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Creativity vs Function

On the eve of the opening of its retrospective at NGV Australia, Broached Commissions’ Lou Weis speaks to Luke Ryan about history and design.

Broached Commissions isn’t your average design outfit. The clue is in the name: this is design that wants to broach difficult conversations, to tell unheard stories and reflect our history back at us in unexpected ways. Since it was founded in Melbourne in 2010, Broached Commissions has been making the argument that design can transcend pure function: that in the creation of creatively inspired, historically informed objects and furniture, we can find the common threads that bring us together.

“When Broached Commissions began, we had quite a narrow purpose,” explains founder and creative director Lou Weis. “We simply wanted to investigate how Australian design has evolved by looking at tumultuous moments in our history. But as time went on, we realised that we were filling a real need in Australia for specifically gallery-focussed objects and furniture, for work that stands alone and is capable of telling its own story.”

Exhibition days

Now the group’s efforts are paying off. NGV Australia is staging Design Storytellers (until February 2019), a retrospective of Broached Commissions’ work to date, featuring a who’s who of the global design pantheon: Trent Jansen, Charles Wilson, John Warwicker, Max Lamb, Ma Yangsong and more.

“Of all our design houses, Broached Commissions has probably been the most successful in advancing the idea of narrative-driven design,” says Ewan McEwan, NGV’s senior curator of design and architecture. “The past 15 years has seen such a rapid acceleration in the commercial aspects of Australian design, so it’s more important than ever to acknowledge this deeper layer of the craft and to start expanding the meaning within the work.”

What really sets Broached Commissions apart from its peers is the research that underpins its practice. “The closest parallel is probably filmmaking,” says Weis. “But rather than the screenplay we have a curatorial essay.” Working in conjunction with local historians, these essays become the ‘bible’ of the collection, a resource that each of the contributing designers will use to facilitate the evolution of their work. “In the realm of object design, that’s pretty much unheard of,” adds Weis.

History repeats

Broached Commissions set the template with its very first project, Broached Colonial, a reflection on the arrival of British colonisers in Australia. A collaboration with the art historian John McPhee, Broached Colonial saw Weis and his team working with acclaimed local and international designers, including Trent Jansen, Chen Lu, Max Lamb and Lucy McRae, to create a suite of furniture pieces that channelled the “wildness, brutality and resourcefulness” of our early history. Later commissions have included Broached East, an exploration of Asian immigrant experiences in the time of the gold rush, and Broached Monsters, Jansen’s investigation into the mythologies that European settlers created from Aboriginal people’s own stories of strange and wondrous creatures.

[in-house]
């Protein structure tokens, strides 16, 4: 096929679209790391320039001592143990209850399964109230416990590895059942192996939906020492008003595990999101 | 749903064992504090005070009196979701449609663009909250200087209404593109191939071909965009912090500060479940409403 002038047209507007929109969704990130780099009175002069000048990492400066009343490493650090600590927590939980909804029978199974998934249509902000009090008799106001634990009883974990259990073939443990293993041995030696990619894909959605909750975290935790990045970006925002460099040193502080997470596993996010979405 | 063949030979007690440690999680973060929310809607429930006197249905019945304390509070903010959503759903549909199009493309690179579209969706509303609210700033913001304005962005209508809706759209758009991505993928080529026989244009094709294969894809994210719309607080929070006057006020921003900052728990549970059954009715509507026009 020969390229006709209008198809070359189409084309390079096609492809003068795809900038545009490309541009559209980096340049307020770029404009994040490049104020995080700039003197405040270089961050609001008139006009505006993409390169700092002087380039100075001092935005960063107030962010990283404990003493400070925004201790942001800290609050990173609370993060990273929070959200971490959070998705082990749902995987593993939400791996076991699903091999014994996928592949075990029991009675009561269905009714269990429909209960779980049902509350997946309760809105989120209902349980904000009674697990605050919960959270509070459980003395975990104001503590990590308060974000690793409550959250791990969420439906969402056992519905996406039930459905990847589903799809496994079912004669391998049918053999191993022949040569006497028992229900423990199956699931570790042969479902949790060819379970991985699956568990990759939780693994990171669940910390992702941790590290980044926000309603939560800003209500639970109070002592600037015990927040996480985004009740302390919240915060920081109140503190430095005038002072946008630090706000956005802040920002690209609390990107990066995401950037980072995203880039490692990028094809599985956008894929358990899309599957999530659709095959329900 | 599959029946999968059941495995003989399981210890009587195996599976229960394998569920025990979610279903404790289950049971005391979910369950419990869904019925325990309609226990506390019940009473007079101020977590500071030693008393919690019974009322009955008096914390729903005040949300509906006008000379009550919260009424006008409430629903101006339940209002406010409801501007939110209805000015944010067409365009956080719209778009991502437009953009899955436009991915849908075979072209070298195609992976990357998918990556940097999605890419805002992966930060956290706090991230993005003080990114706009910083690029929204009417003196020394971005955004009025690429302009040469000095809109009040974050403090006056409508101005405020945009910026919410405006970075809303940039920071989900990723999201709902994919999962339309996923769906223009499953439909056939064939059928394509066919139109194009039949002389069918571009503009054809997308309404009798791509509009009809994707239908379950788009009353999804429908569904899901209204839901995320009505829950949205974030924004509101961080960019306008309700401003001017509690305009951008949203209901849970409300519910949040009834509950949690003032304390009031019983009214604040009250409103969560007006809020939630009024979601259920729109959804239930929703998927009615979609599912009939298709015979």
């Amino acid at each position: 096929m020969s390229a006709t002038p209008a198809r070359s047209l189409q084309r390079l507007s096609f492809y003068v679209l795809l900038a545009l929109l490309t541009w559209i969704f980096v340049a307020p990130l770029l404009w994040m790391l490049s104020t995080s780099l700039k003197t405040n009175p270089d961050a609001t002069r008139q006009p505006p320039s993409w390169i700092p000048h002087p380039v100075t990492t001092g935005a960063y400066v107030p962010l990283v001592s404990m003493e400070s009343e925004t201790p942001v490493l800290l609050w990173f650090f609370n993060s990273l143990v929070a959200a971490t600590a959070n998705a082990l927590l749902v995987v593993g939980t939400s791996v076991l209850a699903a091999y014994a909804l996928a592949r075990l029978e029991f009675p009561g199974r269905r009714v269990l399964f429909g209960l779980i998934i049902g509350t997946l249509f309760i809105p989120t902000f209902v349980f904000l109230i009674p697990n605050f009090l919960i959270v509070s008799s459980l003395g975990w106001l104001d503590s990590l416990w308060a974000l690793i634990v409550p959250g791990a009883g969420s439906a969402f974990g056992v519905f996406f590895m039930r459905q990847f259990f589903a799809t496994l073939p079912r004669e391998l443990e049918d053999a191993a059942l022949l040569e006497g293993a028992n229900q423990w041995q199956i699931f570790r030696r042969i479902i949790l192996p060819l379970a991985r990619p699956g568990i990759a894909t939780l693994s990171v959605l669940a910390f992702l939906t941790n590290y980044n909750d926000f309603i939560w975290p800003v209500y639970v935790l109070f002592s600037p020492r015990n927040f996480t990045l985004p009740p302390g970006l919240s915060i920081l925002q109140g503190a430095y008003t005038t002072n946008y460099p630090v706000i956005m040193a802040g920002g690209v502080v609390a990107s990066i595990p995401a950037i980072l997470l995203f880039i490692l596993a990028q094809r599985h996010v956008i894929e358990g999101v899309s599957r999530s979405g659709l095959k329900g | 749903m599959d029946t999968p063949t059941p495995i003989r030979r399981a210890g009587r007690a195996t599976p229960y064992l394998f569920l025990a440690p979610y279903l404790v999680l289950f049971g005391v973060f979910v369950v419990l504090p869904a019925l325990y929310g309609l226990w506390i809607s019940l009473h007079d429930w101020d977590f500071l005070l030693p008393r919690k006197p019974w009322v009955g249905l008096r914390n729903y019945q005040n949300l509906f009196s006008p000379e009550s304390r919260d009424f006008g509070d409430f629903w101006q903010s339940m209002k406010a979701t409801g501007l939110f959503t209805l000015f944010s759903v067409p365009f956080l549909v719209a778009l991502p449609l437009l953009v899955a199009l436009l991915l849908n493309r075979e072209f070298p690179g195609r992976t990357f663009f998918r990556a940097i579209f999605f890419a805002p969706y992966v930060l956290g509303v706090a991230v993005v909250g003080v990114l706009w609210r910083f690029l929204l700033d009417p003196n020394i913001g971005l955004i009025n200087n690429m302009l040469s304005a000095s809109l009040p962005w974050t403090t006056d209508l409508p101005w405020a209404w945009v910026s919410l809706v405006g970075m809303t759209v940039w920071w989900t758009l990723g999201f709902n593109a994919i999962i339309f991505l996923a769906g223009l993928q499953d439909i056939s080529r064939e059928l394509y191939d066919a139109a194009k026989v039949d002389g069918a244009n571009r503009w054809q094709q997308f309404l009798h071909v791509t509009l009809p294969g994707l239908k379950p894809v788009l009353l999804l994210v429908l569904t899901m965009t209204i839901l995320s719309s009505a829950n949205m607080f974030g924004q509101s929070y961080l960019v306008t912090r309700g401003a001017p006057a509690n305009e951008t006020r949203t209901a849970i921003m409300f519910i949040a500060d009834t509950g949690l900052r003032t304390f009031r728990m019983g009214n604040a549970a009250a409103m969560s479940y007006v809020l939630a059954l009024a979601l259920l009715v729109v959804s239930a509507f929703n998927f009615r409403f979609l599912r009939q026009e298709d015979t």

The common thread running through all these projects is the immigrant experience. For Weis, the son of a German-Celtic mother and a Polish-Jewish father, whose family fled to Australia in the shadow of the Holocaust, it’s impossible to think about the idea of local design without considering the migrant flows that have bought us to where we are today. “Australia is a modern country, so it’s defined by its continuous remaking through wave after wave of migration. And I’m a product of that globalised mentality. I represent that classic, mongrel Australian blend, where it’s moved beyond the racial tribe and into the marketplace of ideas.”

Changing times

Weis believes design’s power lies in its capacity to use newly unfamiliar objects to reframe the Eurocentric story of these cultural shifts and tell them from the perspective of those who actually made the journey, or felt its brunt. “What’s much more important than the collecting or sale of our work,” he says, “is the conversation we hope to have around the impact that globalisation has had on Australia’s Indigenous communities, as well as the generations of migrants who left behind their own national traumas to come somewhere they felt safe.”

Design Storytellers will draw from and expand upon Broached’s major commissions to date, as well as debuting Broached Exceptions, an entirely new collection of woven glass objects from LA designer Mimi Jung that draws on her family’s migration from Korea to the USA in the wake of the Korean War. “The whole exhibition is grounded in a conversation about globalisation from different perspectives across different times,” explains McEwan. “It's a fascinating conversation about the importation of European ideas into Australia and the ongoing ignorance of both local materials and the existing culture of our Indigenous people.”

For McEwan, Design Storytellers represents a watershed moment in Australia’s relationship to its own design aesthetic. “I’ve spent my entire career in design,” he explains, “and right now you can see how much the ambition and complexity of work is increasing across the board, both in terms of the objects themselves, but also the ideas that these objects are trying to articulate. Australian design is finally taking on that artistic mantle and I think that’s genuinely exciting.”

Luke Ryan ( @lukeayresryan) is a Melbourne-based writer, who covers topics as diverse as art, technology and politics.